But, at the end of the day it’s not brain surgery. I’m not curing cancer or saving the world.  Press releases can be sent the next day. Pitches can be made the following afternoon.  I don’t feel defeated.  I no longer fear the unknown. I am invigorated for what the future brings whether it’s a bitchy TV personality or a snarky reporter. They don’t scare me…I have kids!


My pride and joy – Mack, Nina and Will. I feel the need to explain the second photo. I was on a conference call with a new client when my tweener decided it was a great idea to duct tape his feet and hands together and then hop down the carpeted stairs. The result? Rug burn down the entire right side of his body. We have stock in Neosporin so it’s totally a win-win. I’ve also perfected the art of networking. I now have a fantastic orthopedic nurse and holistic MD in my inner circle. I trade promotional tips for the occasional wound and/or rash consult. Improvise, adapt and overcome my friends!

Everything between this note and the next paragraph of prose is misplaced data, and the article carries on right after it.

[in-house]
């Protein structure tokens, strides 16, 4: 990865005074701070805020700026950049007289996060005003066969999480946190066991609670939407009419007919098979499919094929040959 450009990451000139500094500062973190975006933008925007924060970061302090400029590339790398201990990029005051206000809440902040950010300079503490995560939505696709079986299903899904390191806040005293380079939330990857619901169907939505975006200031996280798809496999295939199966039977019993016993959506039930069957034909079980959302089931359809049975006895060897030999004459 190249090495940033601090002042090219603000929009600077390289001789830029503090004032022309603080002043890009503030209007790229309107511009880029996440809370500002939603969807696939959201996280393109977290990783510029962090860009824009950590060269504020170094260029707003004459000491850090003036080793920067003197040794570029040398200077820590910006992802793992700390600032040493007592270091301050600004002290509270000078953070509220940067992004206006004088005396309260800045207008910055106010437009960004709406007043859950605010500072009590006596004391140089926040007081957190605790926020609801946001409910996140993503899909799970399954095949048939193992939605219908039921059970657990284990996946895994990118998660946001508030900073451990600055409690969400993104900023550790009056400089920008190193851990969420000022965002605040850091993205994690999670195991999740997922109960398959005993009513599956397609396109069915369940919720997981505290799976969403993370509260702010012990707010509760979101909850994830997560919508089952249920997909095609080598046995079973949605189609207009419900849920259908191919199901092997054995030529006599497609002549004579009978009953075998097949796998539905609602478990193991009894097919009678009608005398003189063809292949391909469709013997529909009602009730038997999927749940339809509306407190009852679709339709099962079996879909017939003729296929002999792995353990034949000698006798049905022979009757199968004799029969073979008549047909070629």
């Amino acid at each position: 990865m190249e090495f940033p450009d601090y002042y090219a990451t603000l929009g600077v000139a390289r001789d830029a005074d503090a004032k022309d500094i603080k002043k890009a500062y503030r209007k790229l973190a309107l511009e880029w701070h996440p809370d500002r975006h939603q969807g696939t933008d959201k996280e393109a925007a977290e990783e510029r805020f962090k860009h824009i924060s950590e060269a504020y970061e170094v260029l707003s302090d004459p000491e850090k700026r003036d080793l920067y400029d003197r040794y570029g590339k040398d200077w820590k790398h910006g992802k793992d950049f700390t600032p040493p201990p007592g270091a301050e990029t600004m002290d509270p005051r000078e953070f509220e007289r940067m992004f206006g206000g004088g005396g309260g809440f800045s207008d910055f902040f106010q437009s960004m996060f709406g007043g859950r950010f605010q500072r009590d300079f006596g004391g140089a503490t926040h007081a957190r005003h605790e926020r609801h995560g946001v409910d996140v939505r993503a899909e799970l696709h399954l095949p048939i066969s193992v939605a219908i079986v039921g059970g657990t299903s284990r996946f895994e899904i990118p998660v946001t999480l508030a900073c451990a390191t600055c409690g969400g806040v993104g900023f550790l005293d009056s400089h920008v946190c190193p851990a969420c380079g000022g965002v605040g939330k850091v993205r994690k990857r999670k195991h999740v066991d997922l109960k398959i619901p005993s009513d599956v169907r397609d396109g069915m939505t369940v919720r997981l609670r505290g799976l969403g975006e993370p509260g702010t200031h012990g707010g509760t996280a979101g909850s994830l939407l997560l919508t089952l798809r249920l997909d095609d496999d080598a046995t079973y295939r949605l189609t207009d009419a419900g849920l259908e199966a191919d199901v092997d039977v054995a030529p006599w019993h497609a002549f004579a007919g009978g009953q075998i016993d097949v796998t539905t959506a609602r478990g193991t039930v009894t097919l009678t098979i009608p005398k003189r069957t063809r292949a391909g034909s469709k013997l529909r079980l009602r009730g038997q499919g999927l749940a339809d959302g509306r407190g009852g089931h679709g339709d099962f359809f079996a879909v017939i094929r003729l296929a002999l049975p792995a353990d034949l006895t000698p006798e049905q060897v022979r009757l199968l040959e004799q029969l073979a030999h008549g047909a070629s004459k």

Spring into Summer

So, here we are at the end of March and although most people have spring break or Easter on the brain; PR peeps are focusing on end of summer holidays such as Memorial Day and July 4th.  Even if you aren’t in the Public Relations industry, it may be a good idea to start thinking like a publicist.  You see, many successful entrepreneurs believe in order to grow and thrive, you need to plan ahead, strategize, and really think about where you want to see your brand in the next quarter.

For instance, if you have a product that is geared towards women, right now you should definitely be sending out story ideas for Easter and Mother’s Day.  Right?  Of course!  But, in a world where there are 50 million other brands that offer similar products, how do you get yours noticed?

The key is in the planning.  In order to reach and peek the interest of your consumer, you have to convey a thought provoking message that truly speaks to your core demographic .  For instance, for a holiday like Mother’s Day, you could just offer the typical coupon code or free giveaway like everyone else. Or, you could produce a heartfelt video post on social media offering personalized stories and images that engages your audience.  Perhaps at the end of the video you offer a fun giveaway or discount.